Beyond History Blog

The history of German family names - part 1

Avatar of Andrea Bentschneider Andrea Bentschneider - 07. September 2016 - Family, Onomastics, Traditions

The Chinese were first, introducing family names already about 2.850 B.C. The ancient Romans were then followed on the European continent; they usually had three names. For the German speaking regions, the history of family names starts in the 12th century. Here, for many centuries a single forename was sufficient to identify a person. However, even back then there were fashionable names so that the variety of names was reduced and led to a decline of Germanic forenames.

In addition, the population grew drastically between the 12th and 14th century. At some point there were, for example, three persons by the name of "Josef" in one village. Thus one name was not enough anymore to clearly identify a specific person.

For this reason, a descriptive word (occupation or physical appearance, character, birth place or residence of the person) was added to the forename for each of the "Josefs". From now on there was "Josef the smith", "Josef with the curly hair", "Josef the wild", or "Josef from Bremen" who had moved from the said place to the village. These descriptive words were called surnames. From now on, each person had a forename and a surname. The surname was just used for this one person only. If the son of "Josef the smith" was also named Josef, but he became a baker then he was "Josef the baker".

It became problematic in cases when the son of the smith became a smith, too, because now there were two persons called "Josef the smith" in the same village. For this reason, name additions like "the younger" developed over time. A new problem arose when "Josef the smith" became the sheriff of the village; then he suddenly was "Josef the sheriff". In small places where all residents knew each other this method may have worked but in larger cities it became more and more difficult to determine a certain person. Cities grew quickly and the governments needed to register more and more details of their subjects in their files. Taxation and especially the military service made it necessary to identify a person exactly. In rural areas the governing monarchs had books about land ownership and the families residing there.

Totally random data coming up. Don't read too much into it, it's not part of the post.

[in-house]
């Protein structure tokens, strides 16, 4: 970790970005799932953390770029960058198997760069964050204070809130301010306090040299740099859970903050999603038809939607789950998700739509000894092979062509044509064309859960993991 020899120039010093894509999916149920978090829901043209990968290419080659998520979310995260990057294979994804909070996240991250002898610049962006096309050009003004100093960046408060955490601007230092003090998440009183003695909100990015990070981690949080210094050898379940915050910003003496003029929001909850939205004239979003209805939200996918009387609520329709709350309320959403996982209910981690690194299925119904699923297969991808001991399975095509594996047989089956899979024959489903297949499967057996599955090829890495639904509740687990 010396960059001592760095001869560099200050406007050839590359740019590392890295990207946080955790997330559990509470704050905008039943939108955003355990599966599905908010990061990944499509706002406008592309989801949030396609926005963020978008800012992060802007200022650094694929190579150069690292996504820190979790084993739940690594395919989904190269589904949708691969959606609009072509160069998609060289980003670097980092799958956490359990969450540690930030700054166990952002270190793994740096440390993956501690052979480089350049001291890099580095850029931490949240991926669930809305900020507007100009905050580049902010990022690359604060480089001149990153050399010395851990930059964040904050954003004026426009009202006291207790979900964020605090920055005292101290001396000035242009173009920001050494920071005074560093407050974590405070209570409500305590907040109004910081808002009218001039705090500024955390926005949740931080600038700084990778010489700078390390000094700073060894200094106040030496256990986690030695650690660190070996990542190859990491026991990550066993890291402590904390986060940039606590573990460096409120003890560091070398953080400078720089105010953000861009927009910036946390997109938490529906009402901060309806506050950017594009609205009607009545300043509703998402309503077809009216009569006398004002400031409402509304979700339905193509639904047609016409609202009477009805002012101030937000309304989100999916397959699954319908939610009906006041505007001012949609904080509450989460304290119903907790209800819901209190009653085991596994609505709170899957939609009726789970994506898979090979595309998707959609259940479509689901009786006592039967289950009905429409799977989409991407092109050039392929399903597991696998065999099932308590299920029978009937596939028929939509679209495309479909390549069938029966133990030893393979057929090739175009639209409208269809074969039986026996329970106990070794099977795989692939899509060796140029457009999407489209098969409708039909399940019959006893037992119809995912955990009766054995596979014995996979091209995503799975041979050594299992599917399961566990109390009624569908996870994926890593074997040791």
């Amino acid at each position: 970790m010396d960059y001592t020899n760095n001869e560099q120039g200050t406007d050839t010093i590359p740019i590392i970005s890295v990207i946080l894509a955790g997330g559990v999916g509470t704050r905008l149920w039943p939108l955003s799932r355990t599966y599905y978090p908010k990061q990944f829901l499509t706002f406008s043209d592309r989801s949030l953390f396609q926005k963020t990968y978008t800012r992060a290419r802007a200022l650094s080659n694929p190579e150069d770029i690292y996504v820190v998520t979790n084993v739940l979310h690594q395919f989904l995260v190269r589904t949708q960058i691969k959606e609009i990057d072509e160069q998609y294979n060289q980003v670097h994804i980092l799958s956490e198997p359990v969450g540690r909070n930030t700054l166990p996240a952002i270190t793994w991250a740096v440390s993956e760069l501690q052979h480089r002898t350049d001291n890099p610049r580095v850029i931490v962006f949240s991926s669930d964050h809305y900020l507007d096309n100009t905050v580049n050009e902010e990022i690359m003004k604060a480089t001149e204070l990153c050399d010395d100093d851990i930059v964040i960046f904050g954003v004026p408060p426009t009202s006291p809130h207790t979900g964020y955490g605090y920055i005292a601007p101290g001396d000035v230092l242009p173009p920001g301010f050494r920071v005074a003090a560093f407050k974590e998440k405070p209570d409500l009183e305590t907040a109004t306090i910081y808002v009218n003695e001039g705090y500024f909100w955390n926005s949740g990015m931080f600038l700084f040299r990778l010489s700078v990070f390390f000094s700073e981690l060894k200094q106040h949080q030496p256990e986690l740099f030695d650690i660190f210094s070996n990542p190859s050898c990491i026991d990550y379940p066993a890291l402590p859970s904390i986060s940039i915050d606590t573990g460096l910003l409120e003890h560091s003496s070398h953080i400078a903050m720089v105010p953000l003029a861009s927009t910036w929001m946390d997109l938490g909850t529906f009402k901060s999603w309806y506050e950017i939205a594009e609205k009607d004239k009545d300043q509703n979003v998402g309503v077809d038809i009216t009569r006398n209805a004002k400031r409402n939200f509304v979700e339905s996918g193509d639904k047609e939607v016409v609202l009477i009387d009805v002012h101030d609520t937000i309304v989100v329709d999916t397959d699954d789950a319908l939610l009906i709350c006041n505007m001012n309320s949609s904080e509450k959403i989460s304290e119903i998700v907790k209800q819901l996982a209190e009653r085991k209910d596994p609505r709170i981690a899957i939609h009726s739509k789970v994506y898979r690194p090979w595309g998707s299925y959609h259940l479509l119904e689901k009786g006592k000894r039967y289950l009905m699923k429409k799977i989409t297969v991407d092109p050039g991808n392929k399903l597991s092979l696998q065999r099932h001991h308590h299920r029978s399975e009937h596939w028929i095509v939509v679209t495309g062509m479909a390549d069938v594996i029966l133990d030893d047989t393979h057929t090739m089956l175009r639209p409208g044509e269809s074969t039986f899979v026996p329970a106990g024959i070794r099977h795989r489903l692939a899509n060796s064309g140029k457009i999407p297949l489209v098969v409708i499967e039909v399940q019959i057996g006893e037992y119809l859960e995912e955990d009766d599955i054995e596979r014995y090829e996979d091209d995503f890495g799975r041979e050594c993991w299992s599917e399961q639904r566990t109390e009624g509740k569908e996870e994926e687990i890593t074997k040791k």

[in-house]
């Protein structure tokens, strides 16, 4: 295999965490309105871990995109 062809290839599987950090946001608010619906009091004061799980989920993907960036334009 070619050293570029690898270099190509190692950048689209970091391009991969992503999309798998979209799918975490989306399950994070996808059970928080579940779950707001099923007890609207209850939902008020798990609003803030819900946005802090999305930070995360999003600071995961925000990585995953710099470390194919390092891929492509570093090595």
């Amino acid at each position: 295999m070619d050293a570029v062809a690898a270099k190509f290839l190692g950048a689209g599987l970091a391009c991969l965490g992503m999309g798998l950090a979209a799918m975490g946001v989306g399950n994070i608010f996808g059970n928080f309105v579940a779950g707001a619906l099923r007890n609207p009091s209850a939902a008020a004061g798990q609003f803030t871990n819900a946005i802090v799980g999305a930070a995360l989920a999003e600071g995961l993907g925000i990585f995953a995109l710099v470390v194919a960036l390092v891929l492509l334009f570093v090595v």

For administrative reasons a new way of naming people had to be found which would live up to these defaults: the name had to be officially obligatory, it had to be valid for the entire lifetime of the person, and it had to be handed down to the next generation. As a consequence the surname vanished and the firm last name (family name) was established. "Josef the smith" became henceforth "Josef Smith" and this remained unchanged even if Josef took up another occupation or moved to another place. His son also received the last name Smith.

This development of forename + surname towards first name + last name did not take place overnight. It began in southwest Europe about the 12th century and spread to the northeast in the 13th and 14th century. The new way of naming pertained to the cities sooner than to small villages. In remote areas the old way of naming was partly kept up until the 17th or even 18th century.

Possibilities of finding last names:

Surnames often became the last name of a person. Generally there are five categories of last names:

occupations as last name

place of residence as last name

place of origin as last name

nickname as last name (physical features, character traits)

surname or surname of the father as last name

We will refer to these categories in the blog. Stay tuned!

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